One of the basic tenets of our constitution is the checks and balances that limit the power of each of the branches of our government. I see red flags when legislation or rules or guidance are proposed that seek to bypass these checks and balances or when the implementation of a signed law does not adhere to the law’s provisions.
This happened a little over 13 years ago when the Affordable Care Act (ACA), often called Obamacare, was being debated. The ACA established an Independent Payment Advisory Board – an unelected, administration appointed board, to make healthcare cost and payment decisions without any judicial oversight or control. It was this lack of adherence to the basic checks and balances that caused me to fight against that part of the ACA and advocate for it to be fixed. I’m thankful that this board was never formed and was ultimately eliminated.
I’m beginning to see this lack of adherence to the statutes and protocol in the implementation of the Inflation Reduction Act (IRA) and I’m not the only one who’s concerned. Senator Joe Manchin (D-WV), in an opinion piece in the Wall Street Journal, said that he was concerned President Biden wasn’t implementing the IRA as the bill instructed. In reference to the IRA Senator Manchin said;
“Yet instead of implementing the law as intended, unelected ideologues, bureaucrats and appointees seem determined to violate and subvert the law to advance a partisan agenda that ignores both energy and fiscal security. Specifically, they are ignoring the law’s intent to support and expand fossil energy and are redefining “domestic energy” to increase clean-energy spending to potentially deficit-breaking levels.”
I tend to pay attention when a Democrat calls out his party’s administration for not following legislation that was legally signed into law.
I also see the administration ignoring the accepted protocol for the release of rules and guidance as the IRA is implemented. The agency responsible for the healthcare portions of the IRA is the Centers for Medicare & Medicaid Services (CMS). Either through bill language or by direction of the administration, CMS was instructed to use administrative guidance to implement the negotiation provisions. Using administrative guidance means that they can bypass the notice-and-comment requirement of the Administrative Procedure Act or Medicare statute. This process does not require comment periods for public input which means that some significant areas of the guidance are being issued as final and immediately effective. But, CMS states that it is “voluntarily soliciting comment on certain topics” in the guidance. This seems to be the reverse of the bait-and-switch technique, they switch the rules and then try to bait you into forgetting about it by offering a chance to comment on certain topics in a short amount of time.
This approach was used when CMS released the Medicare Drug Price Negotiation Program: Initial Memorandum a few weeks ago on March 15th. This 91-page document revealed details and rules that could have a huge impact on the amount of money that will be invested in the future toward discovering medicines that could improve or extend our lives. Yet we are given only 30 days to analyze this complex document and then we can only comment on certain parts of the memorandum. Page two of the memorandum states, “In the revised guidance, CMS may make changes to any policies, including policies on which CMS has not expressly solicited comment, based on the agency’s further consideration of the relevant issues.” CMS is not obligated to seek input from stakeholders, like me and you, and they can make changes to any policy based on their “further consideration of the relevant issues”. This is a perfect example of the government giving seniors a chance to speak out – except when it’s not convenient.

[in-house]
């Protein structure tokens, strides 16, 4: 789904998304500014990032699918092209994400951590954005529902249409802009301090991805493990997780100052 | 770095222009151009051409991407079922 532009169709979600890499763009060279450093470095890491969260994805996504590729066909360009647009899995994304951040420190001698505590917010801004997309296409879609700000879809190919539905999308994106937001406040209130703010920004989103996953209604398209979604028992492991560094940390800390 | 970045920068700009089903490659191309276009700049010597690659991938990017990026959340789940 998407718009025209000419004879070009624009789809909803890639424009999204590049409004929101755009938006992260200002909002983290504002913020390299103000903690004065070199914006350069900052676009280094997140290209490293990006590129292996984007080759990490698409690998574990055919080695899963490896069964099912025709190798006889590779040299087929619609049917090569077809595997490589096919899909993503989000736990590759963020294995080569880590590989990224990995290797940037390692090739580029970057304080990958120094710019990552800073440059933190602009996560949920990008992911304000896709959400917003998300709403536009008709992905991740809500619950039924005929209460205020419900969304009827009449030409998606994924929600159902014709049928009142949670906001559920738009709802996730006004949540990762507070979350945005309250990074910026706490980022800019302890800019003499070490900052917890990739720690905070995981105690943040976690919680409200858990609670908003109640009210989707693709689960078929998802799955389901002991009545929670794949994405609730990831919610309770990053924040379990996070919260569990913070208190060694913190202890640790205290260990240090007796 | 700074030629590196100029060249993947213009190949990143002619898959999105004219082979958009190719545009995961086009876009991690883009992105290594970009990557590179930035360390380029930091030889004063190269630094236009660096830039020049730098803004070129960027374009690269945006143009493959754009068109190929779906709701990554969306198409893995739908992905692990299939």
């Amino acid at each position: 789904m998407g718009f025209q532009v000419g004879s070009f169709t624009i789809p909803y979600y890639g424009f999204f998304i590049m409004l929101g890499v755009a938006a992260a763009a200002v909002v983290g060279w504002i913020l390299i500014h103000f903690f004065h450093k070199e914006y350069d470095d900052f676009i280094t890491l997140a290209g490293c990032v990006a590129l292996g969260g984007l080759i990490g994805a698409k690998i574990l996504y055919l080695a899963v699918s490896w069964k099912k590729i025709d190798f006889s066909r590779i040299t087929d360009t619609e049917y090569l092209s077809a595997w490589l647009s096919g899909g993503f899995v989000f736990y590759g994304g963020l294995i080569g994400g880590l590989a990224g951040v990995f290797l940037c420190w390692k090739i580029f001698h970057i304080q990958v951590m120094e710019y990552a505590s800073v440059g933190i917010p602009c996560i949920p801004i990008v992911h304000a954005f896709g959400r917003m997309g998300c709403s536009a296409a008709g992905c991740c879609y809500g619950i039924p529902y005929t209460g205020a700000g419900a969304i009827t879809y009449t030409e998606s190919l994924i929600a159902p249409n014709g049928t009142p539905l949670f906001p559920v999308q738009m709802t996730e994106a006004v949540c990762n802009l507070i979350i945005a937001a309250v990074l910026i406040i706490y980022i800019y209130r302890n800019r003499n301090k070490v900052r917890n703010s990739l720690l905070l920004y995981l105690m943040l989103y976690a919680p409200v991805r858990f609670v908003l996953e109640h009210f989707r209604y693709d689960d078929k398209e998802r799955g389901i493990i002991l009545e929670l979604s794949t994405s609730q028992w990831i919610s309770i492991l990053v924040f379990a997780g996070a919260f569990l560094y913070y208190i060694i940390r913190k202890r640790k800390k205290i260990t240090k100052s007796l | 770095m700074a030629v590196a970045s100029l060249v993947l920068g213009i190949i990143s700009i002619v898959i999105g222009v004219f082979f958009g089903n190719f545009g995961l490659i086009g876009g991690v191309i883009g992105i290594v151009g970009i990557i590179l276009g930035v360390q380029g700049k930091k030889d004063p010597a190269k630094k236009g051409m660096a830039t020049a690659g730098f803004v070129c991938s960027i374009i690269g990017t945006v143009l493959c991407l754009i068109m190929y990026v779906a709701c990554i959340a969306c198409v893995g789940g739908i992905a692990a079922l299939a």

I know that many organizations are working to comment on this possibly life changing document. It is a complicated document and is lacking in detail in some areas and contradictory in others. I will try to keep you abreast of these comments.
There is a way you can be heard, a way you can speak out. You can write your Senators and member of the House of Representatives to tell them that the CMS is misusing its power when it dictates on what policies we can comment on and ignoring the notice-and-comment requirement of the Administrative Procedure Act. You can do this by clicking here which will take you to our Seniors Speak Out – contact your lawmaker web page.
You can also make an appointment to speak face-to-face with your lawmakers. It is a great way to get to know them and for them to get to know you. I can guarantee it will be a rewarding experience.
Also, I invite you to join me for our Facebook Live event on April 18 at 2:30 PM ET. Former Speaker of the U.S. House of Representatives Newt Gingrich will sit down with me to discuss the importance of seniors advocating for healthcare policies that will impact their lives. We plan to use this conversation as a time to review Congress’ recent legislative activity, such as the Inflation Reduction Act, and how this would affect seniors’ access to innovative treatments and medicines. You can find the event details by clicking here. Mark yourself as “going” on the event page if you plan on tuning in to our live event.
I hope you decide to speak out, no matter how inconvenient our government may make it. It’s an important way we can make democracy work.